In a Data-Generating Experiment, the observed sample, x, has intractable or unavailable c.d.f., F_θ, and θ’s statistical nature is unknown; θ is element of metric space (Θ, dΘ). Matching estimates of θ are introduced, learning from the “best” x-matches with samples X^∗ from F_{θ^∗}, θ^∗ ∈ Θ. Under mild conditions, these nonparametric estimates are uniformly consistent and the upper bounds on their rates of convergence in probability have the same rate and depend on the Kolmogorov entropies of an increasing sequence of sets covering Θ. When Θ ⊆ Rm and the observations are i.i.d. the upper bounds can be, \sqrt{log n}/\sqrt{n} when m is known, and \sqrt{m_n·log n}/\sqrt{n} when m is unknown; m ≥ 1, m_n ↑ ∞ at a desired rate. Upper bounds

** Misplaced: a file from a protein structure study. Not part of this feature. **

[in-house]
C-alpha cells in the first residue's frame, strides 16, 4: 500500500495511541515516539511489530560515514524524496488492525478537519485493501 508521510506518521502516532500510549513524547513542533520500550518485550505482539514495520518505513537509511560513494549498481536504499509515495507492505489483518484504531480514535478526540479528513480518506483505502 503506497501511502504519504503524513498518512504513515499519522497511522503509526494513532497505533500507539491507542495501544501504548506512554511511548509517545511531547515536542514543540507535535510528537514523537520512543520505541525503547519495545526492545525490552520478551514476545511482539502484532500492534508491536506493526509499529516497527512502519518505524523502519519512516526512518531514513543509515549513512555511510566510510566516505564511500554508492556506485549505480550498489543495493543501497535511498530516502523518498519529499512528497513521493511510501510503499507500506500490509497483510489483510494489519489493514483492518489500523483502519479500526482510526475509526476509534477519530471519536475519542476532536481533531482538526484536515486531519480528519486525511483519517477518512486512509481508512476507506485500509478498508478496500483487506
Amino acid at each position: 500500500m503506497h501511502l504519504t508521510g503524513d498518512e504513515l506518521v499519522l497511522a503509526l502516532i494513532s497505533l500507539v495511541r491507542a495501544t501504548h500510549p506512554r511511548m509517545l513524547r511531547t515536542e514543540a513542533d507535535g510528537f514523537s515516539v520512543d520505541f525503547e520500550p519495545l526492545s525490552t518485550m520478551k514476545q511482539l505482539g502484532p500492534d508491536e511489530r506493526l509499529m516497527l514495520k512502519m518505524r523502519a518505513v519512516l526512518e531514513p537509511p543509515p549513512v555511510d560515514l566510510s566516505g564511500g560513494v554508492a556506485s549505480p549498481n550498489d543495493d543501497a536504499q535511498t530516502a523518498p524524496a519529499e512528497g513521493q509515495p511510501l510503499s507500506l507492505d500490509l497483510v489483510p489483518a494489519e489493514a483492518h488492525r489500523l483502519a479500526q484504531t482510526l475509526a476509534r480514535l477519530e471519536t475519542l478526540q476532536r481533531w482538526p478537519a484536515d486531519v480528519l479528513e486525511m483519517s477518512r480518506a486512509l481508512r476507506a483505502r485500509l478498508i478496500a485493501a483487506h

can also be obtained for dependent observations. These rates hold for observations in R^d, complementing recent results obtained for real, i.i.d. observations, under stronger assumptions and using weak probability distances; d ≥ 1. In simulations, the Matching estimates are successful for the mixture of 2 normals and for Tukey’s (a, b, g, h) and the (a, b, g, k) models. Computers’ evolution will allow for more and faster comparisons, resulting in improved Matching estimates for universal use in Machine Learning.